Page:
One of the highights of the afternoon was, as usual, the faces of students looking around the new spaces for the first time.  They were really excited by the building and quite jealous that they would probably not be having lessons in the new classrooms that are designed for a wide range of teaching styles.

Everything about the new build has been modeled and trialled by the school in advance, from layouts, positioning of boards, types of furniture, the ICT used down to the type of carpet. Nothing has been left to chance - it is the best prepared schol I have worked with. 

One of the exciting things about the school is that they have also really tried to maximise the learning potential and opportunities available from having a major construction site on the school grounds. The students have been involved with several decisions on the project. It's a unique opportunity for schools to relate learning to a real project. I just wish more schools did it.

 The headteacher taking part in the 'topping out' ceremony

Wednesday, 13 June 2012

Projects come to life...

It's always good when a project I've worked on come to fruition.  It's been some time when, as Strategic Advisor to the Minister of Education of the Cayman Islands, we started the transformation process of the education system, including the design of new state of the art high schools.  With lots of work done, I moved on to my current exciting life used in the UK.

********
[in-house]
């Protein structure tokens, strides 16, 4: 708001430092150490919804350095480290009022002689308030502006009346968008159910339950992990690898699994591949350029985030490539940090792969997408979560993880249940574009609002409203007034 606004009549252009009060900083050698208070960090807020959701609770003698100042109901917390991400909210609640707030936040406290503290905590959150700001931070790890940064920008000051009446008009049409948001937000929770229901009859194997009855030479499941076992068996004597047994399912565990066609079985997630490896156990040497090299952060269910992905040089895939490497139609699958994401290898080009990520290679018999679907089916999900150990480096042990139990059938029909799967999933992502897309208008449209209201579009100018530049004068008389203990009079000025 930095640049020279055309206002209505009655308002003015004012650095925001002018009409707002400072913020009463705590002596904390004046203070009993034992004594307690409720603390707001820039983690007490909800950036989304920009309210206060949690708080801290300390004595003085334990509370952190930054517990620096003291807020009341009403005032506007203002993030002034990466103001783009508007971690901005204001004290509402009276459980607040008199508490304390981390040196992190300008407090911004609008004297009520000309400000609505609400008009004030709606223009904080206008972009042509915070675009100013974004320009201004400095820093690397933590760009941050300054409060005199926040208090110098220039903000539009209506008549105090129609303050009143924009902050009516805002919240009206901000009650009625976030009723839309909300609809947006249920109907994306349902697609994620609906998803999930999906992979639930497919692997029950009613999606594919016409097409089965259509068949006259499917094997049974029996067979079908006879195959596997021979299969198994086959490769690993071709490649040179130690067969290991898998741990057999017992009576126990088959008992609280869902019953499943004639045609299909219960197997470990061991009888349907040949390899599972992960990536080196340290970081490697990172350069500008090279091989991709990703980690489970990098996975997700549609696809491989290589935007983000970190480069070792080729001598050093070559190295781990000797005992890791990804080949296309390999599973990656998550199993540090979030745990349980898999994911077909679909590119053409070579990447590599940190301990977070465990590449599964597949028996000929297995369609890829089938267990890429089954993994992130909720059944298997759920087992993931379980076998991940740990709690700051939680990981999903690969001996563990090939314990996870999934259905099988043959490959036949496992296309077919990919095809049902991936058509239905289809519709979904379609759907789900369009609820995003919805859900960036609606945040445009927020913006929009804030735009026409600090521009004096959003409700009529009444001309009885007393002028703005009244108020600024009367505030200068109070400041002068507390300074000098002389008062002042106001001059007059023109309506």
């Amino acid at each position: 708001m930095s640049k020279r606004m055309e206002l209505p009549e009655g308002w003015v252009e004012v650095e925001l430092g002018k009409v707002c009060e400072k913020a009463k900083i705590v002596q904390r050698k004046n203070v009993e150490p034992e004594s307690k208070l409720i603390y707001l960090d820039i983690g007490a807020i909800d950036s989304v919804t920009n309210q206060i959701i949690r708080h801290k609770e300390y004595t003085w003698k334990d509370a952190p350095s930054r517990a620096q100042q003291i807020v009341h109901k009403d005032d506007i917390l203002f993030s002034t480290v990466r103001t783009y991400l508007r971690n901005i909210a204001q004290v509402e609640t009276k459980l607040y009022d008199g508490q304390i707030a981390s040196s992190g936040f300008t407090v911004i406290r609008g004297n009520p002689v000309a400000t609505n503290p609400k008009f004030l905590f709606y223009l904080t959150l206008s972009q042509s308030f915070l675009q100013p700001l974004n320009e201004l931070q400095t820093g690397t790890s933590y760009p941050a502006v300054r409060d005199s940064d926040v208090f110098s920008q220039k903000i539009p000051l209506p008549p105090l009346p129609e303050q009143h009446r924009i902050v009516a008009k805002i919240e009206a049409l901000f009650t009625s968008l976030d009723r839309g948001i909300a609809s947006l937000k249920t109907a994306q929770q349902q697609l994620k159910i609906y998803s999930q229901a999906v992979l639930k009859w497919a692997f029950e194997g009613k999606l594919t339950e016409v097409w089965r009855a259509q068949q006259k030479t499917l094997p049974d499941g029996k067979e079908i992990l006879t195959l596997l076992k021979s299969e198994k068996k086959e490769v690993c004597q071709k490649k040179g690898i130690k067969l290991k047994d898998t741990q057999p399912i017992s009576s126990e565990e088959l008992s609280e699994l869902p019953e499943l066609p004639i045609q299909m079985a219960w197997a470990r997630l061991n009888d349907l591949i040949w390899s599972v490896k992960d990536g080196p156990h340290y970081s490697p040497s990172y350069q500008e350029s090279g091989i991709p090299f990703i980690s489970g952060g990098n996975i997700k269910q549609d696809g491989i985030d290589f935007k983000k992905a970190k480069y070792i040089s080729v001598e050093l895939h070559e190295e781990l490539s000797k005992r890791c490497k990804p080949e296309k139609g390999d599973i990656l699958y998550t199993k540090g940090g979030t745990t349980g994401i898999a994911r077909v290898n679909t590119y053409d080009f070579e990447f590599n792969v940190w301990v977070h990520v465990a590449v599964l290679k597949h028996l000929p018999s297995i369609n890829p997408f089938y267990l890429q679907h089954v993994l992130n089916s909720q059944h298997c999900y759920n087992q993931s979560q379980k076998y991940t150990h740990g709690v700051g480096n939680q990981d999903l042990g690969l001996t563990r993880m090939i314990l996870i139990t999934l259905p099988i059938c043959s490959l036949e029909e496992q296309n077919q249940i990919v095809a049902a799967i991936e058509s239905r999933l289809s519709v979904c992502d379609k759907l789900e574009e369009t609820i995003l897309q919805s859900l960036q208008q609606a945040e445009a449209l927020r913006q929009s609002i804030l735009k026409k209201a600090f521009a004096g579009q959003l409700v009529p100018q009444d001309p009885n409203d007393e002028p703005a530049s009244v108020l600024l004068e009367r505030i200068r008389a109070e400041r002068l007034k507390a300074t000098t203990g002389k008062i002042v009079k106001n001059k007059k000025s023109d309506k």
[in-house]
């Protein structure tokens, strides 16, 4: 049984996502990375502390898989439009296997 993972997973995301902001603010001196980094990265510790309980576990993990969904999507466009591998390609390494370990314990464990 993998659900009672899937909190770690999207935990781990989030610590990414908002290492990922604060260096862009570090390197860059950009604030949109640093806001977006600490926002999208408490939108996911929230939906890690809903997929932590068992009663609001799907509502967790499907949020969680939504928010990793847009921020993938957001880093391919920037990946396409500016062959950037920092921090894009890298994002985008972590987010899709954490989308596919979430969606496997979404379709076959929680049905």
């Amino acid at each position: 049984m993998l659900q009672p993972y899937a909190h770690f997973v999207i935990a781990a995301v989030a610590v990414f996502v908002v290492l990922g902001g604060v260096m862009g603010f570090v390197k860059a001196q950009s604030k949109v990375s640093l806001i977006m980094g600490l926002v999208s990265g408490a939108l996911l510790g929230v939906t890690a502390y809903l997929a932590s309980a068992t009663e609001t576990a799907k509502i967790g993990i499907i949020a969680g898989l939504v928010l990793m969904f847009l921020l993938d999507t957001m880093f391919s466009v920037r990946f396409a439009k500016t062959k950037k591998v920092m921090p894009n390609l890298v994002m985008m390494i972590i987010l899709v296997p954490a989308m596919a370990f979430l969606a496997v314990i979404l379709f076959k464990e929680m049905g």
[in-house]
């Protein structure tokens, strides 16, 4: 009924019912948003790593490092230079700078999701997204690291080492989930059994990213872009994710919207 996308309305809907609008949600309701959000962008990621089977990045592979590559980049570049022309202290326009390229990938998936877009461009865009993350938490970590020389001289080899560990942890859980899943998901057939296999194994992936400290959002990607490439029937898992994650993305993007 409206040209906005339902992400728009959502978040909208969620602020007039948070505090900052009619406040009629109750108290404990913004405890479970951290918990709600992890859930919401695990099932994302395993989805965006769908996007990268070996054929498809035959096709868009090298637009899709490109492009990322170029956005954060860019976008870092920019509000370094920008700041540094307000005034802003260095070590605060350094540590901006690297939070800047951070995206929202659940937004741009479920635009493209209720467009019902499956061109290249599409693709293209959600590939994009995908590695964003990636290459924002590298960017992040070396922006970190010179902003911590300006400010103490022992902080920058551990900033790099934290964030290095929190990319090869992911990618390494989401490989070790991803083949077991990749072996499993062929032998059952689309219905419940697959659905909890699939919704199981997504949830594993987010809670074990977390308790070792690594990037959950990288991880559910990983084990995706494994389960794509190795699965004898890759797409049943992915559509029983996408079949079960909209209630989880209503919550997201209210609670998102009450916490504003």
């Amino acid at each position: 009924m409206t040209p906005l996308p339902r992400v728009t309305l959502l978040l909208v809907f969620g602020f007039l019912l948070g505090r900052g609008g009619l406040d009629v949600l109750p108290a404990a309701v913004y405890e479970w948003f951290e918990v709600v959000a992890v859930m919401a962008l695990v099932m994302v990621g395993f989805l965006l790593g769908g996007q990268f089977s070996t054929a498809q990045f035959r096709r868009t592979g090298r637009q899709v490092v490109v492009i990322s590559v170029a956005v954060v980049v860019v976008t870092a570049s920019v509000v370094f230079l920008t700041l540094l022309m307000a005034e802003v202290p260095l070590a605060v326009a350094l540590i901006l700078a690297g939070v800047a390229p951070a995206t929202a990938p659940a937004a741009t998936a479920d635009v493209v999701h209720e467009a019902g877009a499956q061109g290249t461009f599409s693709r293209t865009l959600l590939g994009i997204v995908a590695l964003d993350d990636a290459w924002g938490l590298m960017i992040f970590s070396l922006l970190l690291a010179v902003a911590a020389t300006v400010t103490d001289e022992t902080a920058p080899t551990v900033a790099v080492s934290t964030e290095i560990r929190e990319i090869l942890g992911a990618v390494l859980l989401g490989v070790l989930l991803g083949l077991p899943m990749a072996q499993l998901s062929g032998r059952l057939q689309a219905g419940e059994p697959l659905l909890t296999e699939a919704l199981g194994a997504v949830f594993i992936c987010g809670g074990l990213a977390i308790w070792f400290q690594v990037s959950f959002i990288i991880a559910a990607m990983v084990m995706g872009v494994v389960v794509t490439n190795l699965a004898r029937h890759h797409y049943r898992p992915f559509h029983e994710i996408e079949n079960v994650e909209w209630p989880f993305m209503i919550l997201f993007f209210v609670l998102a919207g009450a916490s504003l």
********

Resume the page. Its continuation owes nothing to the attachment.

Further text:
Despite the world recession, contractor issues, a change of government and the complexities of building a 'hurricane proof' building, the first school is getting near to completion.  When it does open it will be a significant point for high school education in Cayman.
They are just fab 'school within school' buildings with a variety of different and agile spaces.  We worked closely with Professor Stephen Heppell on the concept and architects Trung Le (Cannon Design - formerly oWp/p) and Rick Dewar (formerly Cannon Design, Chicago).  These sensational buildings will be very much a talking point for the regions schools designers as well as visitors from all over the world.  They have been much talked about projects internationally.  
I just hope that they work as well as we hoped during the design process.  Who knows, I may even visit it some time - I really hope so! 

Sunday, 10 June 2012

A Whole City Approach..

Visiting Bruge recently I was really impressed to see students from every primary school in Bruge crowd into the city centre to celebrate a whole morning of environmental projects.   Led on stage entirely by students there were thousands of pupils there all participating in a variety of events on stage.  Every student seemed to have prepared in some way for this project, whether it was hand made hats throughout to giant banners.  Slick it certainly was and video on giant screens, singing, audience participation ensure that everyone seemed to be engaged. 
This was on the one dry day sandwiched between days full of rain - lucky they were, but we thought that they would have carried on regardless of rain.  The atmosphere was just excellent.
It started a conversation about when do we do things like this in the UK now?  Probably not often enough. 

Hook and Safety..

Spotted in a school corridor...... I am frequently critical about the over zealous nature of some people towards health and safety and often quite rightly so.   I also know storage is frequently a major problem for schools, however, even I was a bit taken aback to see these hooks simply drilled into a main corridor wall.

Talk about an accident waiting to happen...